I am writing this blog post in the comfort of my own home in Louisville, Kentucky after returning from Barcelona a little over a week ago. I have had time to reflect on my semester abroad and all I can say is “what now?”. I was “go go go” for four months straight and now I am unemployed and living at home! That’s reverse culture shock for ya! BUT, as a I think back to the 20 plane rides, 30 trips, too many nights out and the constant feeling of not knowing what’s next, I can’t help but be thankful to be home. I look forward to returning to the University of Louisville for my senior year, as a cultured, more independent woman and I have the amazing Study Abroad Program to thank for that.
Since I have had so much time to reflect on my semester abroad in the past week, I have compiled a list of “lessons,” that will be helpful to me in my future travels and everyday life, as well as, to all the readers out there.
1. Enjoy the Little Things: I say this because, when spending your weekends traveling Europe, you think that you must visit every museum, landmark and cathedral in just 3 days. But, I have to tell you, that is impossible and extremely draining. My advice is to allow yourself to enjoy a long lunch or sit in a park and people watch if you want to; the museum will probably be like the one you saw in Paris last week and the cathedral will never live up to La Sagrada Familia in Barcelona (; By taking time to enjoy the little things, you will create better relationships with your travel partners, get a better grasp of the culture of that country and probably save some money along the way.
2. Walk Everywhere: This is the best way to acquaint yourself with the city and the most healthy option if you are like me and ate a croissant everyday. Comfy shoes will be your #1 travel companion with the app, Citymapper, or just maps on your iPhone taking close second. I walked up to 13 miles a day on every weekend trip and close to 6 miles on a daily basis in Barcelona. It sounds exhausting but you will miss the option once you return to the states where everything is spread out.
3. Don’t Just Visit the Biggest Cities: One of my regrets was not traveling to enough small, quant places. I didn’t realize this “mistake” until I came home and was asked “what was your favorite place you traveled?” My answers all had a reoccurring theme; they are all small cities, unaffected my massive amounts of tourism. The list includes Interlaken, Switzerland, San Sebastian, Spain and Lagos, Portugal. I love these trips because I allowed myself to absorb the beauty and simplicity of the cities as well as take advantage of the nature that surrounded me. Also, go skiing in the Swiss Alps. Just do it.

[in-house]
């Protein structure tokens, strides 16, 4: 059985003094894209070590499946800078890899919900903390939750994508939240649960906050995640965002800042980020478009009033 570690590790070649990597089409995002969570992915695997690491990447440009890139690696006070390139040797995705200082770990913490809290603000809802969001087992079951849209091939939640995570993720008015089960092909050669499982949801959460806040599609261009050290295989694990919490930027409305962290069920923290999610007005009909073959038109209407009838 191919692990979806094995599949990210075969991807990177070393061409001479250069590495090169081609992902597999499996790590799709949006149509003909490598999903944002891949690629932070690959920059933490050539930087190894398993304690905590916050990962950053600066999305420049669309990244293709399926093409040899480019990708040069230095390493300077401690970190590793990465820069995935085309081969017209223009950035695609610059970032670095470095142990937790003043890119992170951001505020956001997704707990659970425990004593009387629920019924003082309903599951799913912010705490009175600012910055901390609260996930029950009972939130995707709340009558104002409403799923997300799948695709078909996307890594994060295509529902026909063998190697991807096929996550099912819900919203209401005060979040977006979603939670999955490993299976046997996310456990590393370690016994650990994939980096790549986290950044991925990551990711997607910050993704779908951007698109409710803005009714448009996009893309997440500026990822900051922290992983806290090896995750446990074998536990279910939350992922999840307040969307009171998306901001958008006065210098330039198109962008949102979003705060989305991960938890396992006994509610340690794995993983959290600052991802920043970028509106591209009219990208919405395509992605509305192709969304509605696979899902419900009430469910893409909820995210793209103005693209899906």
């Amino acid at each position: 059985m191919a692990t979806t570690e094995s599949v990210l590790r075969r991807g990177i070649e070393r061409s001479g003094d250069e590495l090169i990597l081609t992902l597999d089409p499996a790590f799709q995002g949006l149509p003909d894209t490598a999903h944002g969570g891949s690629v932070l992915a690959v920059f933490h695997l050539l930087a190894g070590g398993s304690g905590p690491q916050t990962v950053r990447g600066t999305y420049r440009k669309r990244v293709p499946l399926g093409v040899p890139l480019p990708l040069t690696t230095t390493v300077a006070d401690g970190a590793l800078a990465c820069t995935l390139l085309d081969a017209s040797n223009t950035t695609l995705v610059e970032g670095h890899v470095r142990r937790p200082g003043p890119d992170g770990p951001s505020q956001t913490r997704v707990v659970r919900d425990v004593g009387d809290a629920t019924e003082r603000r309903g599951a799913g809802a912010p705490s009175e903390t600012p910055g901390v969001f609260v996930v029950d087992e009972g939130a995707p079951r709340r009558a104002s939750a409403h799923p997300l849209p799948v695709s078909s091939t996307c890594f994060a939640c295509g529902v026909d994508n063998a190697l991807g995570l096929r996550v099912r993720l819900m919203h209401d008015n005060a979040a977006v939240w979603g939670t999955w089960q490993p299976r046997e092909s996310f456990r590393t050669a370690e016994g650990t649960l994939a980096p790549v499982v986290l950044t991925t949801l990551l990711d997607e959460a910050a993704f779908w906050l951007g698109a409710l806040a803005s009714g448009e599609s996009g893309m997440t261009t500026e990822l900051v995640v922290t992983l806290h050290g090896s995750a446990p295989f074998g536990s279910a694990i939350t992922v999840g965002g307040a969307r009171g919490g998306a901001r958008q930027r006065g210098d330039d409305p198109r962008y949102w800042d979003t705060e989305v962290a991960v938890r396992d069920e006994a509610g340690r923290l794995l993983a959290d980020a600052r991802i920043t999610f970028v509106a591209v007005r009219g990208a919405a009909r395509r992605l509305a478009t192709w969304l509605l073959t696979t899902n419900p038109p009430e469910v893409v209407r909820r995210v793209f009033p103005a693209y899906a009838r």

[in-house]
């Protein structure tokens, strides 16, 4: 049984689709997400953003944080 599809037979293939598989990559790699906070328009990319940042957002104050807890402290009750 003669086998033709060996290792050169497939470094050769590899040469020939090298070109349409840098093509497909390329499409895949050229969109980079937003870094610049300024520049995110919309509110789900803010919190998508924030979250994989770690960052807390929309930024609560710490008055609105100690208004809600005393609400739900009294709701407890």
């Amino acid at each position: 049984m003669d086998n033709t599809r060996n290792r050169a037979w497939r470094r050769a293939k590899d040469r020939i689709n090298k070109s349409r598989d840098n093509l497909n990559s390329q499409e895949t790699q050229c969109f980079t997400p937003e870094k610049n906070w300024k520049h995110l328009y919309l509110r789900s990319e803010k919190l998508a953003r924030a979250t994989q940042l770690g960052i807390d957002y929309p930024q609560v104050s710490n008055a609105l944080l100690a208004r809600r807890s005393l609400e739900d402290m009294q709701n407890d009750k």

4. Money is a Factor But Not an Ultimatum: In my first couple weeks abroad I was extremely stressed out about money. I wasn’t used to spending so much everyday, plus I was planning all my weekend trips and my bank account was quickly dwindling. With that being said, my mom gave me the best advice and I will relay that to you. Now is the time to spend your money. You have the rest of your life to make up for any money lost while you were abroad. Not to mention, it is only four months of increased spending. You and your bank account will recover. So if you can’t decide if you should treat yourself to the infamous steak in San Sebastian, spend the extra 10 euro to go to the top of the Eiffel tower or go to an over priced Barca game, JUST DO IT. Those memories are worth a thousand more euros and you may not get the chance to do it again.
5. Be Thankful: Not many people get to say they spent a whole semester abroad. Throughout my time in Barcelona I had to remind myself of how rare of an opportunity this is and that missing a flight, bad weather or being crammed onto a metro is nothing to complain about. I became much more laid back because in the grand scheme of things, I was abroad and nothing could ruin that for me. So all in all, go abroad with an open mind. Embrace the culture, embrace your roommates, embrace the course load because you are abroad and you are lucky.
I have many more lessons but I will end it there. While I have a mixture of feelings about being home, these important lessons remain constant and will be with me for life. My “home sweet home” in Kentucky is now shared with my home in Barcelona and I am looking forward to finding out what my “what now” has in store for me.